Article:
Self-care and School Psychologists: A Qualitative Study Examining Burnout Prevention and Career Satisfaction

Date of Award


Degree Name

Specialist in Education (Ed.S.)


Department of Counselor Education and Human Services


Advisor: Susan Davies


Job satisfaction of school psychologists is under-examined in professional literature, particularly as it relates to career burnout. The purpose of this study was to examine school psychologists' perceptions related to career burnout as well as career satisfaction. The researcher explored factors associated with school psychologist burnout, including risks, symptoms, and mitigations, through semi-structured interviews that produced qualitative data. Specifically, procedures and techniques from a grounded theory framework were used. The major findings from the perspectives of the participants were: there is too much paperwork in their jobs; much time is spent on tasks not directly benefiting students; and the types of clients (middle school, preschool, and even other teachers) can impact stress levels. Major symptoms of burnout observed in other fields, such as illness, absenteeism, and ineffective work did not surface in the present study. Results also indicated that the participants felt that training has not been useful other than on-the-job training; stress management is self-taught; and supervisory support in general is good and a positive factor. Implications for meditation as well as collegial interaction and teamwork were discussed, as they relate to beneficial stress relievers.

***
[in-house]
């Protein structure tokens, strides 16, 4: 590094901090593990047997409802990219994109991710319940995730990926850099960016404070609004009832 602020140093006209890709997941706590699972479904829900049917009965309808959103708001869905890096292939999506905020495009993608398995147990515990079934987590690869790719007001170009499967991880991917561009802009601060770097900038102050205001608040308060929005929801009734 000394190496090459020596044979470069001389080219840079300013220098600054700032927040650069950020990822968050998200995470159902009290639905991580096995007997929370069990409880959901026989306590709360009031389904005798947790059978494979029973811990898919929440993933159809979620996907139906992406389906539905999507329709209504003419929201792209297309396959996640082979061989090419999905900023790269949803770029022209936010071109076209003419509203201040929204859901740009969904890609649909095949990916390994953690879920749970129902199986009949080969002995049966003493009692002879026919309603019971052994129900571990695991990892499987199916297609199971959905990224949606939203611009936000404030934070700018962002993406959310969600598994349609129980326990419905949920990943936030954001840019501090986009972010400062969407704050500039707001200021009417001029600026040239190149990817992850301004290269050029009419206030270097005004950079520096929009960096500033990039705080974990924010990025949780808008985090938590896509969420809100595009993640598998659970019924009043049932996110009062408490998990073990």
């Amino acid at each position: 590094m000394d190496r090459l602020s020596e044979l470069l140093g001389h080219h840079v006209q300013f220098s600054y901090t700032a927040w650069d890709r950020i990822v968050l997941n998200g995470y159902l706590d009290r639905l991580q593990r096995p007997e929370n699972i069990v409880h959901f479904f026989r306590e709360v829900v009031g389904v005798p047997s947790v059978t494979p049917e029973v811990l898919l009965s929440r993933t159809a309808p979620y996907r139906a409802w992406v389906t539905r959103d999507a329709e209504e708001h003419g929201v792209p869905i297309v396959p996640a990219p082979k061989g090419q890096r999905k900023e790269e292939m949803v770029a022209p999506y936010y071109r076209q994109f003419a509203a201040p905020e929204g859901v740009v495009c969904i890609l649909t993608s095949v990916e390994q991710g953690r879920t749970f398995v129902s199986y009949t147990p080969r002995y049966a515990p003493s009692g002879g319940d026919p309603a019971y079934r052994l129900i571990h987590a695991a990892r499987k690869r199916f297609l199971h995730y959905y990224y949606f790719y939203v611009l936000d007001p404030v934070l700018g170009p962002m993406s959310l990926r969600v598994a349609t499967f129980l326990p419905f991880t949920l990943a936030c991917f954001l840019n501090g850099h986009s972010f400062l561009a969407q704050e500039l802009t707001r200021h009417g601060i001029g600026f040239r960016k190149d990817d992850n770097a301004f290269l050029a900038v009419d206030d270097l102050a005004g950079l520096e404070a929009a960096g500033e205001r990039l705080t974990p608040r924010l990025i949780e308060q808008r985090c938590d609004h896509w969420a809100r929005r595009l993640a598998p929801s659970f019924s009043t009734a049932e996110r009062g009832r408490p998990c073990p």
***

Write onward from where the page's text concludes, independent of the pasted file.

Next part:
Education, Educational Psychology, Psychology, school psychologists, self-care, diet, exercise, burnout, stress, stressors, career, satisfaction, practitioner, clinician, interviews, risk factors, symptoms, absenteeism, illness, supervisory support, teachers

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